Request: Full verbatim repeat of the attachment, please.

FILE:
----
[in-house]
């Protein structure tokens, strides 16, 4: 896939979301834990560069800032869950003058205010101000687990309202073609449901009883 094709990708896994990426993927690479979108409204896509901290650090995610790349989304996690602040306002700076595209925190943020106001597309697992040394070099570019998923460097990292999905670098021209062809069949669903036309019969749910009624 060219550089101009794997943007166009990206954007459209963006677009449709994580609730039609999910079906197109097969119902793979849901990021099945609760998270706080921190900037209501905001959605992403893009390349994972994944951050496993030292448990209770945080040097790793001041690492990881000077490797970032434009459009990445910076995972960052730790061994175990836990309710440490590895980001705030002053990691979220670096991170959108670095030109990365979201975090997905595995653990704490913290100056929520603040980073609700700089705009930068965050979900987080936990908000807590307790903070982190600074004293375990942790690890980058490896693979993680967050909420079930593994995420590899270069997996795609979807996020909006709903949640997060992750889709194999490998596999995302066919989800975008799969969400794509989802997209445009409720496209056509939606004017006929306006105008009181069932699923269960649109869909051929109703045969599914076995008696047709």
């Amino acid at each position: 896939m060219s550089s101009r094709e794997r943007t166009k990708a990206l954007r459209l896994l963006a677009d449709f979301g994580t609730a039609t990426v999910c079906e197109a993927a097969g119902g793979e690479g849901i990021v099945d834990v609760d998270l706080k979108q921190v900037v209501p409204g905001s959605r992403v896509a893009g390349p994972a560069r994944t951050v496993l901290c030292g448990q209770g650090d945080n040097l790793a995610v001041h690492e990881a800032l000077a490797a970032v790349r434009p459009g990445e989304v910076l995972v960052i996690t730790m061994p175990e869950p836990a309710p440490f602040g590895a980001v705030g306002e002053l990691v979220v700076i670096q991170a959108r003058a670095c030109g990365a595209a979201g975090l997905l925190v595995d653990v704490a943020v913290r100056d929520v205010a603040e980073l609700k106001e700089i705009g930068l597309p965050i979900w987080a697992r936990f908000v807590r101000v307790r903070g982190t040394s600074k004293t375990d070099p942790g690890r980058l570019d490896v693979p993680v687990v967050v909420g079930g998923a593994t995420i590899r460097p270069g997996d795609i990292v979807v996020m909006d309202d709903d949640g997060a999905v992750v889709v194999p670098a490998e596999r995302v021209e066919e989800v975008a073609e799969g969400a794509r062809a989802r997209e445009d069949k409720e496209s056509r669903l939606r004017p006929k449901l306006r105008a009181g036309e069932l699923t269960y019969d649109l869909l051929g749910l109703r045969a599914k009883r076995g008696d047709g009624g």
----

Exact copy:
[in-house]
């Protein structure tokens, strides 16, 4: 896939979301834990560069800032869950003058205010101000687990309202073609449901009883 094709990708896994990426993927690479979108409204896509901290650090995610790349989304996690602040306002700076595209925190943020106001597309697992040394070099570019998923460097990292999905670098021209062809069949669903036309019969749910009624 060219550089101009794997943007166009990206954007459209963006677009449709994580609730039609999910079906197109097969119902793979849901990021099945609760998270706080921190900037209501905001959605992403893009390349994972994944951050496993030292448990209770945080040097790793001041690492990881000077490797970032434009459009990445910076995972960052730790061994175990836990309710440490590895980001705030002053990691979220670096991170959108670095030109990365979201975090997905595995653990704490913290100056929520603040980073609700700089705009930068965050979900987080936990908000807590307790903070982190600074004293375990942790690890980058490896693979993680967050909420079930593994995420590899270069997996795609979807996020909006709903949640997060992750889709194999490998596999995302066919989800975008799969969400794509989802997209445009409720496209056509939606004017006929306006105008009181069932699923269960649109869909051929109703045969599914076995008696047709």
């Amino acid at each position: 896939m060219s550089s101009r094709e794997r943007t166009k990708a990206l954007r459209l896994l963006a677009d449709f979301g994580t609730a039609t990426v999910c079906e197109a993927a097969g119902g793979e690479g849901i990021v099945d834990v609760d998270l706080k979108q921190v900037v209501p409204g905001s959605r992403v896509a893009g390349p994972a560069r994944t951050v496993l901290c030292g448990q209770g650090d945080n040097l790793a995610v001041h690492e990881a800032l000077a490797a970032v790349r434009p459009g990445e989304v910076l995972v960052i996690t730790m061994p175990e869950p836990a309710p440490f602040g590895a980001v705030g306002e002053l990691v979220v700076i670096q991170a959108r003058a670095c030109g990365a595209a979201g975090l997905l925190v595995d653990v704490a943020v913290r100056d929520v205010a603040e980073l609700k106001e700089i705009g930068l597309p965050i979900w987080a697992r936990f908000v807590r101000v307790r903070g982190t040394s600074k004293t375990d070099p942790g690890r980058l570019d490896v693979p993680v687990v967050v909420g079930g998923a593994t995420i590899r460097p270069g997996d795609i990292v979807v996020m909006d309202d709903d949640g997060a999905v992750v889709v194999p670098a490998e596999r995302v021209e066919e989800v975008a073609e799969g969400a794509r062809a989802r997209e445009d069949k409720e496209s056509r669903l939606r004017p006929k449901l306006r105008a009181g036309e069932l699923t269960y019969d649109l869909l051929g749910l109703r045969a599914k009883r076995g008696d047709g009624g």